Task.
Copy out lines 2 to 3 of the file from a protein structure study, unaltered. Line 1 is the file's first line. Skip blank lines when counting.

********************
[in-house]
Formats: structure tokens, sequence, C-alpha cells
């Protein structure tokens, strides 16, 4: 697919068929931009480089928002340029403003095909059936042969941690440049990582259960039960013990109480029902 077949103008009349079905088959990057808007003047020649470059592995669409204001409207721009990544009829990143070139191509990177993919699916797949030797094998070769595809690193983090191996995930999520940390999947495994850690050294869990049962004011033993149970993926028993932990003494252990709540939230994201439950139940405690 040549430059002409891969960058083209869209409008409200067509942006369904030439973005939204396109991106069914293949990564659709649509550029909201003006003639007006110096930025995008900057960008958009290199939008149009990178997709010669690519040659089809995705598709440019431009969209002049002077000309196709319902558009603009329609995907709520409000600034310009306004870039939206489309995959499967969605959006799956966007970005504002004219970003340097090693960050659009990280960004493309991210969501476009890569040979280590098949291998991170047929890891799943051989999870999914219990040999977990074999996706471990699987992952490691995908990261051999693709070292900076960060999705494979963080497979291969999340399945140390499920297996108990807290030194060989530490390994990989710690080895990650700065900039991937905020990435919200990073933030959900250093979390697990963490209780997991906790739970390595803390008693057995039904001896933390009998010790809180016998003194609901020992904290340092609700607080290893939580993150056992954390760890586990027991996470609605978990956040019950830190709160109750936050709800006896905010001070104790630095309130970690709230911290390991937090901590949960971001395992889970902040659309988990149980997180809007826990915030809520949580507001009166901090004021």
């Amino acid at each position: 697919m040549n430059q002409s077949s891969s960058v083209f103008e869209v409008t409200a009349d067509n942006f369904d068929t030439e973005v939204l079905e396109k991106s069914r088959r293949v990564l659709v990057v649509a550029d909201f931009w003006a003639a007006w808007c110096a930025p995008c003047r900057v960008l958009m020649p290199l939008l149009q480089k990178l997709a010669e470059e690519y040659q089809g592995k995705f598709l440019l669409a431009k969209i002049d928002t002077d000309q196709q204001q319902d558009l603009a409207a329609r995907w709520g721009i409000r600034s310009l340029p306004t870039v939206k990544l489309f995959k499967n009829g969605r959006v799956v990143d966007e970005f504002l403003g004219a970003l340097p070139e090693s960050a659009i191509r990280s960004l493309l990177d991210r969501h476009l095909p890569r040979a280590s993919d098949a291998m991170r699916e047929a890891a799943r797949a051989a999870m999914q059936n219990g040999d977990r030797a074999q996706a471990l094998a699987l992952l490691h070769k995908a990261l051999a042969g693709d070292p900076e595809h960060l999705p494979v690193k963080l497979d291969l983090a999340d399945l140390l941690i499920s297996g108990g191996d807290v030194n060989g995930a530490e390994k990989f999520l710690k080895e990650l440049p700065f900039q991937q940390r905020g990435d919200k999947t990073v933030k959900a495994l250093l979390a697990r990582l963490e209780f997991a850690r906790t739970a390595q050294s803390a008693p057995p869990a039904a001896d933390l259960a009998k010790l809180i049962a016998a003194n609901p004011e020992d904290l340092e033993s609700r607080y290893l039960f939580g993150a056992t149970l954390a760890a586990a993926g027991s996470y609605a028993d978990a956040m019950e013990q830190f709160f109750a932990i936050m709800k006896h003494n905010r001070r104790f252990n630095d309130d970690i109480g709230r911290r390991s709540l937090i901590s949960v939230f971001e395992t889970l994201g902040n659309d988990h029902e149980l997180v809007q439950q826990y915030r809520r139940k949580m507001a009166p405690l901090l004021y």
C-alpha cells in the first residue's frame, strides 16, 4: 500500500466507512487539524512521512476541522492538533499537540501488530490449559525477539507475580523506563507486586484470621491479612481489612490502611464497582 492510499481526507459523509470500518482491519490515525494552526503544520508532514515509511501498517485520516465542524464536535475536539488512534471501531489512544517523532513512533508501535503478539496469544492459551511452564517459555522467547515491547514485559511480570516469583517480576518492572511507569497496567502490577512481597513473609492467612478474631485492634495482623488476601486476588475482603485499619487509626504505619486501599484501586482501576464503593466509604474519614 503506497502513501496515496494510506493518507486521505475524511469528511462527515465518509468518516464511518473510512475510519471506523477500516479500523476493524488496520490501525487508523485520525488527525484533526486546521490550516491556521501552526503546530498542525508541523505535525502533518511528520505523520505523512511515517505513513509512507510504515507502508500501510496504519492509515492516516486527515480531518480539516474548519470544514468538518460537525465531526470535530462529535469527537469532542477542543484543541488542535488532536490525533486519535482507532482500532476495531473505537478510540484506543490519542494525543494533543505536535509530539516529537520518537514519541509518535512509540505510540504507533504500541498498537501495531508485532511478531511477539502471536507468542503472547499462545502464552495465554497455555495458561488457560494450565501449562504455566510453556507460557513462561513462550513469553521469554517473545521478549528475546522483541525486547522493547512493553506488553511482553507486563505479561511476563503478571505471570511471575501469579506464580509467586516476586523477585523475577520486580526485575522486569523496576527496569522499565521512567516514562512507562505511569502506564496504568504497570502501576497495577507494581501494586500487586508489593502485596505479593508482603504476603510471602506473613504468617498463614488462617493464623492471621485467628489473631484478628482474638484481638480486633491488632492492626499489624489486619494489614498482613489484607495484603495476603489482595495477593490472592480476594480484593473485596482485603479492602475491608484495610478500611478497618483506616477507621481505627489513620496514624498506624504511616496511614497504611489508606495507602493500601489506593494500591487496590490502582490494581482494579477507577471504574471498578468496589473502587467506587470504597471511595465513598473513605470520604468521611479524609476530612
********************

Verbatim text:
Formats: structure tokens, sequence, C-alpha cells
């Protein structure tokens, strides 16, 4: 697919068929931009480089928002340029403003095909059936042969941690440049990582259960039960013990109480029902 077949103008009349079905088959990057808007003047020649470059592995669409204001409207721009990544009829990143070139191509990177993919699916797949030797094998070769595809690193983090191996995930999520940390999947495994850690050294869990049962004011033993149970993926028993932990003494252990709540939230994201439950139940405690 040549430059002409891969960058083209869209409008409200067509942006369904030439973005939204396109991106069914293949990564659709649509550029909201003006003639007006110096930025995008900057960008958009290199939008149009990178997709010669690519040659089809995705598709440019431009969209002049002077000309196709319902558009603009329609995907709520409000600034310009306004870039939206489309995959499967969605959006799956966007970005504002004219970003340097090693960050659009990280960004493309991210969501476009890569040979280590098949291998991170047929890891799943051989999870999914219990040999977990074999996706471990699987992952490691995908990261051999693709070292900076960060999705494979963080497979291969999340399945140390499920297996108990807290030194060989530490390994990989710690080895990650700065900039991937905020990435919200990073933030959900250093979390697990963490209780997991906790739970390595803390008693057995039904001896933390009998010790809180016998003194609901020992904290340092609700607080290893939580993150056992954390760890586990027991996470609605978990956040019950830190709160109750936050709800006896905010001070104790630095309130970690709230911290390991937090901590949960971001395992889970902040659309988990149980997180809007826990915030809520949580507001009166901090004021």